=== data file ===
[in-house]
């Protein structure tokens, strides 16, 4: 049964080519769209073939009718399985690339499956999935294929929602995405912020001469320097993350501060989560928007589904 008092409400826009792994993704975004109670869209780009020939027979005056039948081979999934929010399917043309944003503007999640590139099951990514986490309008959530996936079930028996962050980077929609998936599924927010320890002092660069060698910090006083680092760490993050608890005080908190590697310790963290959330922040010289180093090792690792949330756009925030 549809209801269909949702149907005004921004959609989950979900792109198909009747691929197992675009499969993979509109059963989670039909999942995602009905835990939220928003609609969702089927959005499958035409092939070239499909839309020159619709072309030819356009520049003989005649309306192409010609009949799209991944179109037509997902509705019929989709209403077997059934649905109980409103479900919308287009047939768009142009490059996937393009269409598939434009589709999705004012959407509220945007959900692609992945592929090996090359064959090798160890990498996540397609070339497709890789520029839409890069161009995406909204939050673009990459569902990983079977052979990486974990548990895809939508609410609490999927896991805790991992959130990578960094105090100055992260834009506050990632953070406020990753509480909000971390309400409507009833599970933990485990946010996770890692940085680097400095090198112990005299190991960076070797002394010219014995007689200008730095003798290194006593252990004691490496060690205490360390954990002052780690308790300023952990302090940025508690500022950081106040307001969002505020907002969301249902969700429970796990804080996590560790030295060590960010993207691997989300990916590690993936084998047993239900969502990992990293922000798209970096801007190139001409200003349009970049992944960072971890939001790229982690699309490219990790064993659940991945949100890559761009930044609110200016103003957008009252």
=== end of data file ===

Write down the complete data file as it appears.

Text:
[in-house]
């Protein structure tokens, strides 16, 4: 049964080519769209073939009718399985690339499956999935294929929602995405912020001469320097993350501060989560928007589904 008092409400826009792994993704975004109670869209780009020939027979005056039948081979999934929010399917043309944003503007999640590139099951990514986490309008959530996936079930028996962050980077929609998936599924927010320890002092660069060698910090006083680092760490993050608890005080908190590697310790963290959330922040010289180093090792690792949330756009925030 549809209801269909949702149907005004921004959609989950979900792109198909009747691929197992675009499969993979509109059963989670039909999942995602009905835990939220928003609609969702089927959005499958035409092939070239499909839309020159619709072309030819356009520049003989005649309306192409010609009949799209991944179109037509997902509705019929989709209403077997059934649905109980409103479900919308287009047939768009142009490059996937393009269409598939434009589709999705004012959407509220945007959900692609992945592929090996090359064959090798160890990498996540397609070339497709890789520029839409890069161009995406909204939050673009990459569902990983079977052979990486974990548990895809939508609410609490999927896991805790991992959130990578960094105090100055992260834009506050990632953070406020990753509480909000971390309400409507009833599970933990485990946010996770890692940085680097400095090198112990005299190991960076070797002394010219014995007689200008730095003798290194006593252990004691490496060690205490360390954990002052780690308790300023952990302090940025508690500022950081106040307001969002505020907002969301249902969700429970796990804080996590560790030295060590960010993207691997989300990916590690993936084998047993239900969502990992990293922000798209970096801007190139001409200003349009970049992944960072971890939001790229982690699309490219990790064993659940991945949100890559761009930044609110200016103003957008009252």